Kenya has come a long way with issues of equitable gender representation in political, economic and social spheres. Since her independence in the year 1963 women have been seeking to effectively participate alongside men in governance and decision making. The deeply rooted patriarchal socio cultural values, undemocratic institutions and low levels of civic and gender awareness have highly contributed to the long struggle to achieve gender equity. According to the world economic forum global gender gap report of year 2014 Kenya was ranked position 37 with a score of 0.7258.There has been continuous gender activism, gender sensitization, capacity building programs for women political leaders and constitutional reforms aimed at scaling up gender equity.
The promulgation of the constitution of Kenya in the year 2010 saw an achievement in terms of gender equality through the provision for affirmative action in article 27(6) which states that “To give full effect to the realization of the rights guaranteed under this Article, the State shall take legislative and other measures, including affirmative action programmes and policies designed to redress any disadvantage suffered by individuals or groups because of past discrimination.” Article 81 (b) of the Constitution of Kenya which refers to the general principles of Kenya’s electoral system states ‘the electoral system shall comply with the following principle – (b) not more than two-thirds of the members of elective public bodies shall be of the same gender. Despite Article 177 ensuring that Articles 81(b) and 27 (8) of the Constitution of Kenya are complied with at the County level through the nomination of special seat members, the same is not guaranteed at the National Assembly and the Senate.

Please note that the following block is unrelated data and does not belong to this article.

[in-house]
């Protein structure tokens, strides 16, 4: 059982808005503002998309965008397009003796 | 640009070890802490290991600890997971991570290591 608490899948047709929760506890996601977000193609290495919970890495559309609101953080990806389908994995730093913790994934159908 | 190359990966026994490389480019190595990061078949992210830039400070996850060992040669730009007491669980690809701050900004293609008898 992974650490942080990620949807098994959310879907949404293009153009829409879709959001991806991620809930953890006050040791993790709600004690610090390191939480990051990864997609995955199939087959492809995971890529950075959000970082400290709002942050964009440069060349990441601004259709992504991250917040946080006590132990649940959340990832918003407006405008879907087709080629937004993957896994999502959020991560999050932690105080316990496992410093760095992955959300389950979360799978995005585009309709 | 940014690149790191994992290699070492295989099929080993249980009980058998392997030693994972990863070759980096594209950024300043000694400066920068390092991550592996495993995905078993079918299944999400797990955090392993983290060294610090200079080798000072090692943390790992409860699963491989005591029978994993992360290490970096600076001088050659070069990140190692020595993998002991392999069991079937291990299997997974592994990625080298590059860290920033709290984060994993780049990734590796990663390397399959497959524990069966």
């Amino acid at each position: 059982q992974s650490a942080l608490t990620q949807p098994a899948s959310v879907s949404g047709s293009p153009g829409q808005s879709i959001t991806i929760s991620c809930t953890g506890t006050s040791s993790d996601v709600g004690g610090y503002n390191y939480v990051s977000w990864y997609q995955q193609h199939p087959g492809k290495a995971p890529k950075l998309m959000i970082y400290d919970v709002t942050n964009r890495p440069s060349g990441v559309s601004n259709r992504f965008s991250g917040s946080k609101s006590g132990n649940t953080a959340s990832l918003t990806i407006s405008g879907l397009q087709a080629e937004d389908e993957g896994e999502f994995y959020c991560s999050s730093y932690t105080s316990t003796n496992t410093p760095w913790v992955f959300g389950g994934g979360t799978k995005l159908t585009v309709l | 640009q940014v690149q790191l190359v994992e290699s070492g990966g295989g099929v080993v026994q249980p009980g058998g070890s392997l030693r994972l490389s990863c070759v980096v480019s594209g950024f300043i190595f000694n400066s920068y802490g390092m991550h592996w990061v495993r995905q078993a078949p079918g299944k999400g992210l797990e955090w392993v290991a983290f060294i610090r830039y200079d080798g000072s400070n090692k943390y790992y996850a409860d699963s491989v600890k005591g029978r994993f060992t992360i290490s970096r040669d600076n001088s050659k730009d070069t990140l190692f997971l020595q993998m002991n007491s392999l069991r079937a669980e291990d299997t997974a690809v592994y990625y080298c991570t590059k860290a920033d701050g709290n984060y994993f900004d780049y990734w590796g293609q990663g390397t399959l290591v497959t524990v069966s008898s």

Despite these affirmative action measures, women participation in the 2013 general elections in Kenya remained very low. There were 19 women candidates for senatorial and gubernatorial positions (out of 237 candidates). As a result, no women were elected as senator or governor. Out of the 290 elected National Assembly members, just 5.5 percent are women. For the 1,450 ward representatives positions only 88 (6 percent) of the elected candidates were women. Political representation of Kenyan women now stands at 15 percent versus Rwanda’s 56 percent, South Africa’s 42 percent, Tanzania’s 36 percent and Uganda’s 35 percent. Kenya’s 15 percent is an improvement from the previous 9.8 percent representation in the 10th Parliament and the increased numbers can be greatly attributed to the reserved seats for the 47 Women Representatives. Although the current representation is the highest level so far of women political leadership in Kenya, it is still very poor showing in this day and age where women’s political participation has generally improved around the world.
Following the Attorney General’s request for an advisory opinion on the minimum one-third gender requirement in the National Assembly and the Senate, the Supreme Court of Kenya on 11th December, 2012 held that gender equity as an affirmative action right for women is progressive in nature and not an immediate realization. The Court gave Parliament up to August 27, 2015 to come up with legislation on how the one-third gender rule will be met in the 2017 General Election.
Constitutional gender quotas have proved to be a critical and effective way of enhancing women’s participation and representation in political life. Countries such as Rwanda, South Africa, Tanzania and Uganda have made commendable progress in enhancing women’s representation by use of constitutional gender quotas.
The deadline provided by the supreme court of 27th August 2015 came and passed without legislation on the implementation of the two third gender principle in Kenya. Kenyans have to wait a little bit longer to realize the two third gender principle.